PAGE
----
Over the weekend, Black Lives Matter protesters marching through Pittsburgh, Pennsylvania, targeted customers sitting at an outdoor café, with one female protester marching over to a table where an elderly couple sat and seizing a glass of beer from the table to chug the beer down.
A woman wearing a “Nazi Lives Don’t Matter” T-shirt has been filmed drinking an elderly woman’s beer as protesters harassed outdoor diners.https://t.co/2R0n78re2H
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On Saturday, protesters headed to Pittsburgh Democratic mayor Bill Peduto’s home. The Pittsburgh Post-Gazette reported:
Once arriving at Mr. Peduto’s, protesters were met with about a half-dozen Pittsburgh Police officers standing in front of the mayor’s front door. The blinds were drawn at the windows in front of his house, and no lights seemed to be on in the rooms at the front of his house. The protesters stood and chanted in front of the home while regular uniformed police officers stood near the house at the top of the steps …
Later in the night, Mr. Peduto addressed Saturday night’s protest in front of his house on Twitter. “Last time I sat on my porch & welcomed protestors w/ dialogue. They chose to end it,” Mr. Peduto said. “Together, we work w/ our Black Community to reimagine policing in our city. Pittsburgh remains open to any & all ideas to work together to create a better city.”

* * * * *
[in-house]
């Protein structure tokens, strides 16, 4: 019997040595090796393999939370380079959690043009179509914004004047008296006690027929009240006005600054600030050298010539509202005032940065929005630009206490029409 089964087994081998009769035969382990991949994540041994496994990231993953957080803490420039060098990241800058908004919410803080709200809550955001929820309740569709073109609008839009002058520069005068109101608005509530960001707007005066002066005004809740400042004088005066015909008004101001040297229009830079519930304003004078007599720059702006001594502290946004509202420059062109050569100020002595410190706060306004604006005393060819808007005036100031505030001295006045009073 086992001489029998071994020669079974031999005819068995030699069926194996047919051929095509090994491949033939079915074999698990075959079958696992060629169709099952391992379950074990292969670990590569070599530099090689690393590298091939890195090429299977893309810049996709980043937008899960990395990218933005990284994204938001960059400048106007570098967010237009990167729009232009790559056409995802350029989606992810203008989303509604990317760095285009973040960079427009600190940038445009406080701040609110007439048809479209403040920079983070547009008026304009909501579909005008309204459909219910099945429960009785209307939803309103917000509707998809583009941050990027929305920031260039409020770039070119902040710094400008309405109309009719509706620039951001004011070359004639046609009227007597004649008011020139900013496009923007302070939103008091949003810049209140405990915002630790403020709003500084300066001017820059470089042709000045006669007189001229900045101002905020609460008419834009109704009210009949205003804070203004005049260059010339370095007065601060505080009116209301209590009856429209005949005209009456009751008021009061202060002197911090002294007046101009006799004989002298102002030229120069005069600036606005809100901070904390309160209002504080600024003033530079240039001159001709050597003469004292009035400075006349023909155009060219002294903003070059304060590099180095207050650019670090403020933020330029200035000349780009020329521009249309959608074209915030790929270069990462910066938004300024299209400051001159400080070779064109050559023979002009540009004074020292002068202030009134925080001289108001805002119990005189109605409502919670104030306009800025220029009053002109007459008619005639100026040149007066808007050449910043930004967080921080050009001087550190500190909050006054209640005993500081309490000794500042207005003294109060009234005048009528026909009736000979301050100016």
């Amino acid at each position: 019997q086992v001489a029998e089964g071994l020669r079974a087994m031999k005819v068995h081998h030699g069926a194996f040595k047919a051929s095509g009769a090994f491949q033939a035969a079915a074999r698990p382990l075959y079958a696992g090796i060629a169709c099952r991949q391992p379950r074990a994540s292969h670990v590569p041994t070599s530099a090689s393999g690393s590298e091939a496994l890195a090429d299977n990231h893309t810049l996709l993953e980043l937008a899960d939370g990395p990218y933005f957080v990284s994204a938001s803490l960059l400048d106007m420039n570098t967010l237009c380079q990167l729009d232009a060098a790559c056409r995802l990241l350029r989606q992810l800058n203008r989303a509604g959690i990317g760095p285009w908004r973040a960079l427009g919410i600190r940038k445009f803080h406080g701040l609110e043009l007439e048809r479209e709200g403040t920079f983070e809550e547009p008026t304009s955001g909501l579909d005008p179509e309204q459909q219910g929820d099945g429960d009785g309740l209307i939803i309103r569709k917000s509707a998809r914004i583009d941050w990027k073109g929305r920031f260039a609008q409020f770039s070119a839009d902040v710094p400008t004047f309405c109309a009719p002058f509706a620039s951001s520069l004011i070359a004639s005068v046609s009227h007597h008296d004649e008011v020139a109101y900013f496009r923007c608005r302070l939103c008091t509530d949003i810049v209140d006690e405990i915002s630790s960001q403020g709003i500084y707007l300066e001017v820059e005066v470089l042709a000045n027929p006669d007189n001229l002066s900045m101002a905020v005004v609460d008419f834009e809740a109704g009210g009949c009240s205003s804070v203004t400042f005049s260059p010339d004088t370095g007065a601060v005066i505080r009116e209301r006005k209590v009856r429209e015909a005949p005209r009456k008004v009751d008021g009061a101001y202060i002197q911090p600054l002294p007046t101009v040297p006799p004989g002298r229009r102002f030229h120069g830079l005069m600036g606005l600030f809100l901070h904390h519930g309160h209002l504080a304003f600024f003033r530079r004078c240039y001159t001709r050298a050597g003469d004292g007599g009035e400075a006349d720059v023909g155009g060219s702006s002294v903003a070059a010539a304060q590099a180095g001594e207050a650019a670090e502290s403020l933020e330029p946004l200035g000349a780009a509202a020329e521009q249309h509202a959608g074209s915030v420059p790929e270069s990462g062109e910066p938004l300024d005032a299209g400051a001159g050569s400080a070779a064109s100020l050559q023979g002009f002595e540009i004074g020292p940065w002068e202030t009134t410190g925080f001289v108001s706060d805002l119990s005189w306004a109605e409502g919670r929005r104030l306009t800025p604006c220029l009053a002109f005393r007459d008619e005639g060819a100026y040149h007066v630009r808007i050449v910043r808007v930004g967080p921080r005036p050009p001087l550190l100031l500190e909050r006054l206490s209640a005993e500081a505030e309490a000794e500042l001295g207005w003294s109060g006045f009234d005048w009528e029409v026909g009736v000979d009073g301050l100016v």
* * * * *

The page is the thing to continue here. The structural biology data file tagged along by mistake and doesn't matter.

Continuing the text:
In mid-August, after protesters had stayed overnight outside his home, harassing residents and blowing sirens, Peduto condemned them.
In a statement, as the Pittsburgh Post-Gazette noted, Peduto said he “strongly believe[s] Black Lives Matter, that we are in a historic fight for civil rights in this country,” then added:
What I cannot defend is any neighborhood in our city — and their residents and families — being disturbed through the night and morning, and a peaceful protest devolving into unacceptable conduct in which residents are being harassed and threatened. This crosses a line that cannot be allowed to continue, causing those committing crimes against residents to face possible legal consequences for their actions. Using protests to create conflict and division, as some are doing, only impacts the ability of others to exercise their constitutional rights safely.
Jazz Shaw of HotAir commented, “As long as the demonstrations remained in the downtown area, both Mayor Bill Peduto and many of the police seemed content to let the situation play out. But Peduto’s attitude took a decided turn toward the less tolerant side when the protests moved to a new location.”
In June, after protests around the nation surged following the death of George Floyd, Peduto stated:
Reform doesn’t happen overnight, and we don’t have all the answers right now, but the work has begun and we will continue to work directly with our communities to create a city that’s livable for all. Black neighbors, residents, partners – we hear you. Your voice is important and necessary to rebuilding. We will have phases of policy reform and we’ll talk and walk together the whole way. We will better collect racial and demographic data so that we know who we are serving and who we are not so we can do better.
I do believe that we are a city where when we are met with adversity, we pull together to take care of our neighbors and come out stronger. It’s time again for us to go to work. Let’s work harder and let’s work better for ALL of our neighbors. Especially our black neighbors who need our support right now. Our Black Neighbors Matter. Black Lives Matter.